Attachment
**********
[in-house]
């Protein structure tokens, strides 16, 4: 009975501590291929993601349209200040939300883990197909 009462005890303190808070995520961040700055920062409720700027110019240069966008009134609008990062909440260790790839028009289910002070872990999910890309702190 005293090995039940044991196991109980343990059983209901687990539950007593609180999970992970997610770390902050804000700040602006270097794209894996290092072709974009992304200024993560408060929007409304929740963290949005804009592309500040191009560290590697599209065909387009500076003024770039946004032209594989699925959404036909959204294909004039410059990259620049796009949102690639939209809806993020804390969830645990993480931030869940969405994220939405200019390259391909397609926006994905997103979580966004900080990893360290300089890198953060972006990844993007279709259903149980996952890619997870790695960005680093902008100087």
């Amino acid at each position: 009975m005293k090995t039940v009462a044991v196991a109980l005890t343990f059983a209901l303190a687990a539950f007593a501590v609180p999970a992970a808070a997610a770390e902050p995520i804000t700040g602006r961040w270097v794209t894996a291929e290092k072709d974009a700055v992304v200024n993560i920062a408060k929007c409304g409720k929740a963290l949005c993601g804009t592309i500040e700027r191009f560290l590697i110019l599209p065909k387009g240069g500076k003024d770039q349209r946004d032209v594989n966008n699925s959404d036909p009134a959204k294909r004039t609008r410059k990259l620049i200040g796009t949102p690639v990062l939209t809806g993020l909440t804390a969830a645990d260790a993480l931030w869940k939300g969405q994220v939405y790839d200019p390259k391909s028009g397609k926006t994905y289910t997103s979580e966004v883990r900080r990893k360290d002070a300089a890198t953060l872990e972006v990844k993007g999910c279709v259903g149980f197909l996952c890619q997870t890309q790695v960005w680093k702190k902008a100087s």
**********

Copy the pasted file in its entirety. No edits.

[in-house]
């Protein structure tokens, strides 16, 4: 009975501590291929993601349209200040939300883990197909 009462005890303190808070995520961040700055920062409720700027110019240069966008009134609008990062909440260790790839028009289910002070872990999910890309702190 005293090995039940044991196991109980343990059983209901687990539950007593609180999970992970997610770390902050804000700040602006270097794209894996290092072709974009992304200024993560408060929007409304929740963290949005804009592309500040191009560290590697599209065909387009500076003024770039946004032209594989699925959404036909959204294909004039410059990259620049796009949102690639939209809806993020804390969830645990993480931030869940969405994220939405200019390259391909397609926006994905997103979580966004900080990893360290300089890198953060972006990844993007279709259903149980996952890619997870790695960005680093902008100087």
């Amino acid at each position: 009975m005293k090995t039940v009462a044991v196991a109980l005890t343990f059983a209901l303190a687990a539950f007593a501590v609180p999970a992970a808070a997610a770390e902050p995520i804000t700040g602006r961040w270097v794209t894996a291929e290092k072709d974009a700055v992304v200024n993560i920062a408060k929007c409304g409720k929740a963290l949005c993601g804009t592309i500040e700027r191009f560290l590697i110019l599209p065909k387009g240069g500076k003024d770039q349209r946004d032209v594989n966008n699925s959404d036909p009134a959204k294909r004039t609008r410059k990259l620049i200040g796009t949102p690639v990062l939209t809806g993020l909440t804390a969830a645990d260790a993480l931030w869940k939300g969405q994220v939405y790839d200019p390259k391909s028009g397609k926006t994905y289910t997103s979580e966004v883990r900080r990893k360290d002070a300089a890198t953060l872990e972006v990844k993007g999910c279709v259903g149980f197909l996952c890619q997870t890309q790695v960005w680093k702190k902008a100087s």